7. Give him a hearty and nutritious meal around sunset, which will make him more sleepy and relaxed.
  8. Provide him with something to do – safe chew toy, hoof, catnip toy, catnip spray …
  9. Scared pets often calm themselves by squeezing into tight spots or under blankets and hiding their eyes. Offer them a safe hiding place and leave them be … even if it means having a little face in your armpit!
  10. If you can, dim the lights to create a more calming environment for your pet – unless of course he’s frightened of the dark.
  11. Avoid fussing and baby talk, as this reinforces his fear behaviour. It communicates to him that he has reason to be frightened. Instead be casual and matter of fact. When you hear a ‘boom’, acknowledge the noise with a casual and normal tone “My goodness that was loud, but see it doesn’t bother me. Nothing to worry about.”
  12. Camouflage the sound with ‘white noise’ – radio tuned to static can work quite well or soothing music. The idea is not to drown out the sound completely so do not play it loudly, but simply to camouflage it / detract from it.
  13. If your pets are known to react badly and cannot be calmed despite using these suggestions, speak to your veterinarian who may prescribe a mild tranquiliser for your pet (and perhaps one for you!).

For information on the laws surrounding the use of fireworks and fire crackers in a residential area, please contact your local SPCA or police station. If in Cape Town, you can contact Cape of Good Hope SPCA.

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“We’re Just Pit Bulls” ~ by Savana Frame ~

We’re just pit bulls
misunderstood at best,
and we can be good dogs
just like all the rest.

Sometimes I catch them lookin’ at me,
like there was something wrong.
How long can they hum the tune
of that same worn out song?

If you’d give me the chance,
you could scratch behind my ear.
Then maybe you wouldn’t need
to go about spreading your fear.

It takes a human to teach us,
and guide us on our way.
Take the time to show us,
the right way to play.

I’m not sure why people fear us,
I think the key is within their heart.
Maybe they are the broken ones,
and they know how to play their part.

They go on rants about hating us,
and say we are too dangrous for the kids.
It makes you really wonder,
is there a brain under their lid?

If you keep doing what you’ve always done,
well, you always get what you’ve got.
We’re just saying give us a chance,
and that’s not asking a lot.

written by : Savana Frame

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The Magic Of Fostering A Pet

Curly & Moe

Early Friday evening I bid fond farewell and loving goodbye to our 3 porky little foster kittens, who now at 9 weeks of age were eligible to ‘fly the nest’ to their new adoptive homes. I had collected this particular brood from a ‘house of horrors’ late on a Saturday night just over 6 weeks ago following an emergency phone call from a rescue organisation I foster for. At the time they were cold, stressed, exhausted, filthy, starved and possibly sick. Many people may ask why … why foster?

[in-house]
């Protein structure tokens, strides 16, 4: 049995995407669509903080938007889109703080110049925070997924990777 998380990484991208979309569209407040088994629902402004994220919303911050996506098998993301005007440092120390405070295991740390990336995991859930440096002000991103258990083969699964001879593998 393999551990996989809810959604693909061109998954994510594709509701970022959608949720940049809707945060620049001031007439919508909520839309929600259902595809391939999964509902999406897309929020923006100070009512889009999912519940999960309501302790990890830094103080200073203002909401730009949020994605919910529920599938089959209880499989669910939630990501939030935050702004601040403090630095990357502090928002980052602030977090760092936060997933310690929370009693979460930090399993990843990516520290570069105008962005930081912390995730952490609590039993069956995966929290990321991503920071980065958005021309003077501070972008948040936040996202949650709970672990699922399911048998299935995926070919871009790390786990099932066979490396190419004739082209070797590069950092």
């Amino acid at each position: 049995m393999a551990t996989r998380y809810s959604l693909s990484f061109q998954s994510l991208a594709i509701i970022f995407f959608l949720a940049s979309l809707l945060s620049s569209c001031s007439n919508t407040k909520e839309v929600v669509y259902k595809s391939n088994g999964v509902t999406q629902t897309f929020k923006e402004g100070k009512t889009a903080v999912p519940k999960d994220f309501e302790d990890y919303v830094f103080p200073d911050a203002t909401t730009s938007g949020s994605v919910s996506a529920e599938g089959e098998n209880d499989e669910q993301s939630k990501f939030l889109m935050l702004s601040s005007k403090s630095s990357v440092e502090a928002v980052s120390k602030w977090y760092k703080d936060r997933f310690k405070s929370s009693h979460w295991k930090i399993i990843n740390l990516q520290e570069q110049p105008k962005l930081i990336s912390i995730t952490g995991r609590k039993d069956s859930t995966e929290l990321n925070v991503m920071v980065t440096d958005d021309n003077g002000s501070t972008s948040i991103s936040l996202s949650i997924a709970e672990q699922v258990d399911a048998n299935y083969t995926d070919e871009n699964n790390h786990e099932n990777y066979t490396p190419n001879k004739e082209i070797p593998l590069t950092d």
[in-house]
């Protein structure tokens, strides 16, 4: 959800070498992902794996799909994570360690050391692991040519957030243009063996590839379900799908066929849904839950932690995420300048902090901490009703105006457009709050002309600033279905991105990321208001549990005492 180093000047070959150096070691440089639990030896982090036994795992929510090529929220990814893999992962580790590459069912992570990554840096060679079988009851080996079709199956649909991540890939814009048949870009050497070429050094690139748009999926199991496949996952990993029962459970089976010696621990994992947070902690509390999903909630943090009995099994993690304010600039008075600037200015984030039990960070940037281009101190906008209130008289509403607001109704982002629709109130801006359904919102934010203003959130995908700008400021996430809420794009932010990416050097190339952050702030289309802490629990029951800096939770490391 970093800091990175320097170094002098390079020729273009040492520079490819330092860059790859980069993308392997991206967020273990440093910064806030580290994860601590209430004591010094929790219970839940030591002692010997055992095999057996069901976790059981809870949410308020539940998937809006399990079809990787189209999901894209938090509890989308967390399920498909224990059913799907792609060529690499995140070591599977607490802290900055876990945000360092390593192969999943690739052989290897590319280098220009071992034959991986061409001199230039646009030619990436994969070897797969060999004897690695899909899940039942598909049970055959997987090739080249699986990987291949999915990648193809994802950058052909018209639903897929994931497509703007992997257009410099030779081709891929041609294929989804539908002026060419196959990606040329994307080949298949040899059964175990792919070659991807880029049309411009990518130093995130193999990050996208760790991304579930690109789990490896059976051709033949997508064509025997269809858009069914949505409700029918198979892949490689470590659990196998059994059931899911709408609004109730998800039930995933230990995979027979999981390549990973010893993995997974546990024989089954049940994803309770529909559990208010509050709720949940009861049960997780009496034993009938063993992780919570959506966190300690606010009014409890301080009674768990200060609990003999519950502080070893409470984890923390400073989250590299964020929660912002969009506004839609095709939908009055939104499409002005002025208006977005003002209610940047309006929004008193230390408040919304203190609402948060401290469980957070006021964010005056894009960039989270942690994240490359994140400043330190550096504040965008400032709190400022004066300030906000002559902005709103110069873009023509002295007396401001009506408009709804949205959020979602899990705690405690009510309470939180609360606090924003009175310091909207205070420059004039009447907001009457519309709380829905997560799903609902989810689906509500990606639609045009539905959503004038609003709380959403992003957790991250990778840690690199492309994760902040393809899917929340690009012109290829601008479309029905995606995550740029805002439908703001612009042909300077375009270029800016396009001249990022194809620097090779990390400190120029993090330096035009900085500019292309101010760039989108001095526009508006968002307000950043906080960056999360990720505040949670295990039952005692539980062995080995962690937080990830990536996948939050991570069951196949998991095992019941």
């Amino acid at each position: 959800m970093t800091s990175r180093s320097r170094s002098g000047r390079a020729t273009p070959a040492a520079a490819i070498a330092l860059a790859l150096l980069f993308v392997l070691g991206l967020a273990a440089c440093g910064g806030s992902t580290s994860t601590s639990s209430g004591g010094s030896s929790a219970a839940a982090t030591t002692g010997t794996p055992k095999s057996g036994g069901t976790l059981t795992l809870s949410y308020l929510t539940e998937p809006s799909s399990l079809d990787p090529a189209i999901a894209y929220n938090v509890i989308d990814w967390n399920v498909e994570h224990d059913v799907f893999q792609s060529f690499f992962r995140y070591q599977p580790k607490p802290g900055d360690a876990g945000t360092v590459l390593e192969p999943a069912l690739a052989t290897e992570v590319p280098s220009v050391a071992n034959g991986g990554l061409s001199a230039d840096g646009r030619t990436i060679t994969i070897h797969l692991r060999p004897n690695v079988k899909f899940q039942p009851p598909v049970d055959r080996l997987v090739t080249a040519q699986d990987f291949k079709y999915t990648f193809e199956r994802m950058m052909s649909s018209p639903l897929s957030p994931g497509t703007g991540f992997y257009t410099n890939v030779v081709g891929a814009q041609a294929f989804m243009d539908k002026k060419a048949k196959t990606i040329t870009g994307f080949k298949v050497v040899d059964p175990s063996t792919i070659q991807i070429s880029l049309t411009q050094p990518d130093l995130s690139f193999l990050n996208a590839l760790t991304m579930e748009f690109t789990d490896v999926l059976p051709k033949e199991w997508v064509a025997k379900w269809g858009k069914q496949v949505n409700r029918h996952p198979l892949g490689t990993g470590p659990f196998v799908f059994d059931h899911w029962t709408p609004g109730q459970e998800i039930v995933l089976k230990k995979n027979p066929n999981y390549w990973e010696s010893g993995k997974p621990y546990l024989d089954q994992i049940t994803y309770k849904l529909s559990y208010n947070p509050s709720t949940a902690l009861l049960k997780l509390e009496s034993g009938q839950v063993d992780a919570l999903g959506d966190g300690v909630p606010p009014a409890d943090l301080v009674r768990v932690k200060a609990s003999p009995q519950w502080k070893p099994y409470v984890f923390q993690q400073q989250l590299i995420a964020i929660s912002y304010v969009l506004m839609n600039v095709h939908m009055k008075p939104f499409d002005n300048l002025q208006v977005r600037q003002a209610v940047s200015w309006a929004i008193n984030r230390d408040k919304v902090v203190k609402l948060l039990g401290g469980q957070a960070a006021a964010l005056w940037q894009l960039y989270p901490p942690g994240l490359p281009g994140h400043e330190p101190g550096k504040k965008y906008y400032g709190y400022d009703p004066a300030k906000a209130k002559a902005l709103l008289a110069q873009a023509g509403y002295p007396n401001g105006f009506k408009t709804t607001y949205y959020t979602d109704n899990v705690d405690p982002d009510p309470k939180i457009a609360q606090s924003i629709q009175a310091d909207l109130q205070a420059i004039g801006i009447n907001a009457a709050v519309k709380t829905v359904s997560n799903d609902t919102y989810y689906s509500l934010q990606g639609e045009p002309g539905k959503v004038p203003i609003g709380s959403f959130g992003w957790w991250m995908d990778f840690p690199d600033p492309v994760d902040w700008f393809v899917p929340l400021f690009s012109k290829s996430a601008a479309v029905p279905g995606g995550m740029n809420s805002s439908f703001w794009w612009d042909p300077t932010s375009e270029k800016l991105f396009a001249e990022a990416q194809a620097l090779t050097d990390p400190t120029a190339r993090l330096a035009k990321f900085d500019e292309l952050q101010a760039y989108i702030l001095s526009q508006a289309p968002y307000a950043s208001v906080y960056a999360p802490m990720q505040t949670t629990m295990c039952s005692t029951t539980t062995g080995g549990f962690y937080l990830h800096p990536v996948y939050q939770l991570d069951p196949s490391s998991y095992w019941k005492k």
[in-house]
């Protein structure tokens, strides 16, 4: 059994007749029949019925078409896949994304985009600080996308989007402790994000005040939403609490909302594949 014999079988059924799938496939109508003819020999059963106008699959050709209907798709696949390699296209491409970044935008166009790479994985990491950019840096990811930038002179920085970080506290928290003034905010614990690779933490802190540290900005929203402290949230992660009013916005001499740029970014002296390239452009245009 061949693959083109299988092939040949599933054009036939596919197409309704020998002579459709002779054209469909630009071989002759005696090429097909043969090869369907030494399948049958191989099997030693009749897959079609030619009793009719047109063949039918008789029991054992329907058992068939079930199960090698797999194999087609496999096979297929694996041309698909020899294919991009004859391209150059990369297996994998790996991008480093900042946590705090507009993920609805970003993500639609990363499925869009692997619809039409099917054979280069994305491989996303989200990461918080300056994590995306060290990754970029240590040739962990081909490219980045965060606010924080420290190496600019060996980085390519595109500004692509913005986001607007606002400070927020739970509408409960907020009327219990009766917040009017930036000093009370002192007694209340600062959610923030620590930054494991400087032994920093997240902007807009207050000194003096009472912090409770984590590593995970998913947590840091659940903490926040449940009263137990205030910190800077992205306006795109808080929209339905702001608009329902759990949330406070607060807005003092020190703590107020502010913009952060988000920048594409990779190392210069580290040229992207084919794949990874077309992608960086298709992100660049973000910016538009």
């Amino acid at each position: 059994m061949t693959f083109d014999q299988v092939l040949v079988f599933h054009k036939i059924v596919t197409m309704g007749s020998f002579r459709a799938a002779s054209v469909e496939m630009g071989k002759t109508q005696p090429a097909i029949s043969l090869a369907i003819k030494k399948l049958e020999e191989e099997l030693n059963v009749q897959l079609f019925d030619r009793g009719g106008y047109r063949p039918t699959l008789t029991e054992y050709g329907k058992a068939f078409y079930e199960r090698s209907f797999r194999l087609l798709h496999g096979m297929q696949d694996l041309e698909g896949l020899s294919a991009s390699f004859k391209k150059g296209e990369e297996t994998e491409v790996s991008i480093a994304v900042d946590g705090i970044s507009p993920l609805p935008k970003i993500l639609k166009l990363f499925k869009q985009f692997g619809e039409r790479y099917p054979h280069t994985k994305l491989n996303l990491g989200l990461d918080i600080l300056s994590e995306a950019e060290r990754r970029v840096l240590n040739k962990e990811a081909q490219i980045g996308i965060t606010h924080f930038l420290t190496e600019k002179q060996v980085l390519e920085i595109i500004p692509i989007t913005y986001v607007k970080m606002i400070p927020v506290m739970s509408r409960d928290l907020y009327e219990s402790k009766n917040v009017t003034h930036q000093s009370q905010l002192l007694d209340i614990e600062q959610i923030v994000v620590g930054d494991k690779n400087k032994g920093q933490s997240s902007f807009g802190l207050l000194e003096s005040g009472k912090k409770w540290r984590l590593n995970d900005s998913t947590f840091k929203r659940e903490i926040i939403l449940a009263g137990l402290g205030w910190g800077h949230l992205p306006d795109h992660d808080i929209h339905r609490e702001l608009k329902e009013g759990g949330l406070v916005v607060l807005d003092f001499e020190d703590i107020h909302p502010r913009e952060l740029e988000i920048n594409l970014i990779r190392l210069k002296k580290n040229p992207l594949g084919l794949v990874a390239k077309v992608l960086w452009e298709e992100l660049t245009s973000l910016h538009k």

Fostering a needy pet is a richly rewarding experience. I won’t deny that it can be an emotional and often difficult experience that isn’t for everyone, but for those that can and do … it’s an experience that lives on in your heart time after time. In our case, we take in orphaned, underage kittens as we have a household full of pets who enjoy their quiet, over indulged lifestyle and aren’t terribly keen on having a whirlwind young dog pounce its way into their lives. Some of the orphaned kittens are so young and malnourished that they initially need bottle feeding every 2 to 3 hours. What warm hearted person wouldn’t want a continuous stream of the cutest babies to care for and nurture whilst they grow into adorable and adoptable little munchkins?


There are thousands of ‘invisible’ pets at shelters around the country. The majority of these shelters are filled to capacity as a result of backyard breeders and irresponsible / uncaring pet owners. Often surrendered or rescued pets that require any attention beyond the basics are euthanised, most often due to time constraints and capacity challenges. Rescued pets that are sick, too young, stressed out or unsocialized aren’t the best candidates for adoption. Pets rescued with behavioural issues resulting from abuse and neglect, are injured, temporary ill or simply orphaned face a bleak outcome without the availability of foster homes that can provide the attention and care required to rehabilitate, treat or wean them, thus transforming them into beautiful adoptable pets in the process.

Fostering makes an immeasurable difference for the pets you provide love, rehabilitation and a temporary home to and also for other lost souls at the shelters that may not have had that space available to take take them in. My fosters come in as sad, confused, malnourished, frightened little waifs and leave with their proud adoptive parents as happy, well adjusted, healthy, chubby kittens. Almost without exception I get feedback and photos from the adoptive families to let me know how their new family members have settled in and are doing in general.

If that isn’t a big enough reward, I don’t know what is.